It seems absurd that the early church would invent fictitious stories about the unbelief of Jesus’ own family had they been faithful followers all along. For a Jewish rabbi to be lacking the support of his own family undermined his perceived credibility. Yet it can be confidently established that James and his brothers later became active Christians following Jesus’ execution and subsequent resurrection, even being martyred for their confession. According to Josephus, Antiquities of the Jews 20:9:1,

“And now Caesar, upon hearing the death of Festus, sent Albinus into Judea, as procurator. But the king deprived Joseph of the high priesthood, and bestowed the succession to that dignity on the son of Ananus, who was also himself called Ananus. Now the report goes that this eldest Ananus proved a most fortunate man; for he had five sons who had all performed the office of a high priest to God, and who had himself enjoyed that dignity a long time formerly, which had never happened to any other of our high priests. But this younger Ananus, who, as we have told you already, took the high priesthood, was a bold man in his temper, and very insolent; he was also of the sect of the Sadducees, who are very rigid in judging offenders, above all the rest of the Jews, as we have already observed; when, therefore, Ananus was of this disposition, he thought he had now a proper opportunity [to exercise his authority]. Festus was now dead, and Albinus was but upon the road; so he assembled the sanhedrin of judges, and brought before them the brother of Jesus, who was called Christ, whose name was James, and some others, and when he had formed an accusation against them as breakers of the law, he delivered them to be stoned: but as for those who seemed the most equitable of the citizens, and such as were the most uneasy at the breach of the laws, they disliked what was done; they also sent to the king [Agrippa], desiring him to send to Ananus that he should act so no more, for that what he had already done was not to be justified; nay, some of them went also to meet Albinus, as he was upon his journey from Alexandria, and informed him that it was not lawful for Ananus to assemble a sanhedrin without his consent. Whereupon Albinus complied with what they said, and wrote in anger to Ananus, and threatened that he would bring him to punishment for what he had done; on which king Agrippa took the high priesthood from him, when he had ruled but three months, and made Jesus, the son of Damneus, high priest.” [emphasis added]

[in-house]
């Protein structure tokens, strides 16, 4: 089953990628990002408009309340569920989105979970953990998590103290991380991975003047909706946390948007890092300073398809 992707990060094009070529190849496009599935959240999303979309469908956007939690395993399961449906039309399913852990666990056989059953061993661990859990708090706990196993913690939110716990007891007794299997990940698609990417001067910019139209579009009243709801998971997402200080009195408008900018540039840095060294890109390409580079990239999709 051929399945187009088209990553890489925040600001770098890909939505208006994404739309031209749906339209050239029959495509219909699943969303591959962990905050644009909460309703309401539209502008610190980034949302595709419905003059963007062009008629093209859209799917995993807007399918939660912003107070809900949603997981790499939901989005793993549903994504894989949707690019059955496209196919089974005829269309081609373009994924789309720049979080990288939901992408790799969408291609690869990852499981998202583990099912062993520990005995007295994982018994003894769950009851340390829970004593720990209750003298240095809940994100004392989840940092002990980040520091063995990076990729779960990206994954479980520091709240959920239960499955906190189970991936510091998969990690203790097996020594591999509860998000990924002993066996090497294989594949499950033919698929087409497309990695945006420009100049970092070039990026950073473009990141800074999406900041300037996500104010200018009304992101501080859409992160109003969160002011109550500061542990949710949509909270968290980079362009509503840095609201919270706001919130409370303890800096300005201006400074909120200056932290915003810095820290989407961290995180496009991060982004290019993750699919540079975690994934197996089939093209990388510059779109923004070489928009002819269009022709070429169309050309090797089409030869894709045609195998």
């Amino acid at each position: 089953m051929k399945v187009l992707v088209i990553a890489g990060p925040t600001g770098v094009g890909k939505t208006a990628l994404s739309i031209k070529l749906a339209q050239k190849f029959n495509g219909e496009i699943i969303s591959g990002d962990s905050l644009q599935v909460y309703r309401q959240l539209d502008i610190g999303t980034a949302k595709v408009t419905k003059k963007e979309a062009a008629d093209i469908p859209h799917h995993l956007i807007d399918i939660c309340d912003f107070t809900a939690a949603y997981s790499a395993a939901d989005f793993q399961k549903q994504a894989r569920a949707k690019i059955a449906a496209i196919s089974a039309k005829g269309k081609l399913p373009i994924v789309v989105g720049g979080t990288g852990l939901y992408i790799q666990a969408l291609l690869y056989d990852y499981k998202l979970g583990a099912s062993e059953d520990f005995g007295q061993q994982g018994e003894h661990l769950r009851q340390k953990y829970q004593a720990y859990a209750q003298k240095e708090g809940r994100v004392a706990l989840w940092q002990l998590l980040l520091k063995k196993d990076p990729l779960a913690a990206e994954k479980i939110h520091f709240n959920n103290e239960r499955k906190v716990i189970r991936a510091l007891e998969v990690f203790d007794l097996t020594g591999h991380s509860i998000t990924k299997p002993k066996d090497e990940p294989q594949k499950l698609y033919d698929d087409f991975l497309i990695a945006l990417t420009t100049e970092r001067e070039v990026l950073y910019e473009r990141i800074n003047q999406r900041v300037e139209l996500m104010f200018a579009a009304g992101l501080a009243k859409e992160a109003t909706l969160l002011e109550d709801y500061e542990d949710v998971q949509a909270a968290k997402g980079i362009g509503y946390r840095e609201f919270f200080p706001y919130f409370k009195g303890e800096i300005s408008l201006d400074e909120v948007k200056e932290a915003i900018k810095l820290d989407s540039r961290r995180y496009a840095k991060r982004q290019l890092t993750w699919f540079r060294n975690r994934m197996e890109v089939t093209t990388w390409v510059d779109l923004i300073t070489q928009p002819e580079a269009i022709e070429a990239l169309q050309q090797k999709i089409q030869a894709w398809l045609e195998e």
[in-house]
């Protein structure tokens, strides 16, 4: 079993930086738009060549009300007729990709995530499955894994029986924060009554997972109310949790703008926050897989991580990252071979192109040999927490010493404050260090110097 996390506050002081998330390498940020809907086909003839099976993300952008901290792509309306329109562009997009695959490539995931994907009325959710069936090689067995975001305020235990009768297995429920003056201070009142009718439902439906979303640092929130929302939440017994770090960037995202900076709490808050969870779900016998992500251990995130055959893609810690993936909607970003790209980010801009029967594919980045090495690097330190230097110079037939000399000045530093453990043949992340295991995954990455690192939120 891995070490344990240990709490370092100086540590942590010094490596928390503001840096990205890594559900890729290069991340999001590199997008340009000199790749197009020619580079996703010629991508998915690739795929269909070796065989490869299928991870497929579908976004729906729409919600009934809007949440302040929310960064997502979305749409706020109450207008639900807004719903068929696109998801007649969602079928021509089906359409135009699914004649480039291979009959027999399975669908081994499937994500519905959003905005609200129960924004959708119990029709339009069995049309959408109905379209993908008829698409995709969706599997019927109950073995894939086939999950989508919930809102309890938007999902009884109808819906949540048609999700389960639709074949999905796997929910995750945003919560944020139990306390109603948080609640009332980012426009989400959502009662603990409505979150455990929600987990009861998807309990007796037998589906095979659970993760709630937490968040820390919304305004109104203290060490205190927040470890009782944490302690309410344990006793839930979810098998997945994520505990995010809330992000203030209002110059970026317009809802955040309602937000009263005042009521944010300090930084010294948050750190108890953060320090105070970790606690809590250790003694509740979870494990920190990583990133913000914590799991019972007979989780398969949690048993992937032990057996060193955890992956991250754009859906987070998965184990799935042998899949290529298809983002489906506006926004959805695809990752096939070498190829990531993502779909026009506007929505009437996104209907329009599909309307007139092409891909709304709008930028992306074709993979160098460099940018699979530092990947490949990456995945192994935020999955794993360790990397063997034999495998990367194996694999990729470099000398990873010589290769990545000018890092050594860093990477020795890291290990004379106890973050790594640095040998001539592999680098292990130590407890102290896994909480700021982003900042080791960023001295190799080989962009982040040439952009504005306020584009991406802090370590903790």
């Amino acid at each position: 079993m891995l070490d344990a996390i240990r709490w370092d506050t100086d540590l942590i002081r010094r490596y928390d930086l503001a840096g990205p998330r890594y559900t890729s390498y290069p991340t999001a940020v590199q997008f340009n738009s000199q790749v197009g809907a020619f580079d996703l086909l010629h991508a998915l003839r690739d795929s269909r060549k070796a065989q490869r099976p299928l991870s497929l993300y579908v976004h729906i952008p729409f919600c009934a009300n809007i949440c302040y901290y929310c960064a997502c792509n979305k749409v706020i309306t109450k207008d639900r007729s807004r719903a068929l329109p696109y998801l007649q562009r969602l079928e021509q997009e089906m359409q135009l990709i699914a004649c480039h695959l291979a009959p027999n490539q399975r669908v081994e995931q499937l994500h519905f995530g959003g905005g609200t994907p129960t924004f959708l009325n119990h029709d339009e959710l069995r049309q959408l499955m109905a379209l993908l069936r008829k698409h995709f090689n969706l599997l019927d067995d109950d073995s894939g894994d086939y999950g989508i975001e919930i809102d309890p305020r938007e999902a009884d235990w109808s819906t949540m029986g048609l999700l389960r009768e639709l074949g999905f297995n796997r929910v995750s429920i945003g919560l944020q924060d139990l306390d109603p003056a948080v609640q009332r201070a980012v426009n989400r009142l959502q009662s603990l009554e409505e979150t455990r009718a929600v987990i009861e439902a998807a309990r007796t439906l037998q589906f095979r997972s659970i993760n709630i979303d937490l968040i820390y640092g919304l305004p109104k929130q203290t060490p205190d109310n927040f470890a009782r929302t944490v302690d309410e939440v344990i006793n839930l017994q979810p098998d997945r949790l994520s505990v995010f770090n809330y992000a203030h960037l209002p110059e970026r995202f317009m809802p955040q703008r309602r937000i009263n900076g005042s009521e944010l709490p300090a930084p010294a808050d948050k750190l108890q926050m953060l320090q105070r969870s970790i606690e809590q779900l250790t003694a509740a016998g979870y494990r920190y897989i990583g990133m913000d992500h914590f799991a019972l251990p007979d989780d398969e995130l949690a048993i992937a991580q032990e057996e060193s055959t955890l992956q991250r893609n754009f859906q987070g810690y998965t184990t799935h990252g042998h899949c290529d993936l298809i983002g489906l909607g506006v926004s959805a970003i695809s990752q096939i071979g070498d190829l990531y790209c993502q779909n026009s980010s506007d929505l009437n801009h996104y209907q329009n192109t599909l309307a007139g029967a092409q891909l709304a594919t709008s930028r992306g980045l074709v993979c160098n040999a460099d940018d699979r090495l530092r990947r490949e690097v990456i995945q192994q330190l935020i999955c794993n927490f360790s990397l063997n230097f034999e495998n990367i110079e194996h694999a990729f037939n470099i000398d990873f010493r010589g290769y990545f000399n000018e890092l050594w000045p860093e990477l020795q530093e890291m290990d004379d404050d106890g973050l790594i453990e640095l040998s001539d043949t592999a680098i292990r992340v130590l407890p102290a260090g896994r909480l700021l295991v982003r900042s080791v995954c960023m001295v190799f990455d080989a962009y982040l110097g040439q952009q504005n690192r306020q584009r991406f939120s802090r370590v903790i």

Some skeptics have claimed that the James mentioned in this passage is actually the brother of Jesus, the son of Damneus (a high priest who is mentioned towards the end of this passage). The title of “Christ”, we are told, is to be expected because Josephus would consider any high priest to be a “Christ”. The problem with this argument is that Josephus does not call any priest elsewhere in his writings a “Christ”. Jesus ben Damneus was not a high priest at the time of James’ trial but only became one at the time of his later mention. Thus, there is no basis for thinking that Jesus ben Damneus would have been called “Christ”. Moreover, when Josephus tells us of a character’s parentage, he always does it the first time the character is introduced (not in subsequent references). This means that Josephus’ later mention of Jesus ben Damneus has to be the first time the character is introduced. The passage is also thought by Origen to be speaking of Jesus of Nazareth.

Jonathan has also posted two other reliable martyrdom accounts for Paul and Peter.

Filed under: Commentary, , , , , , , , , , , , ,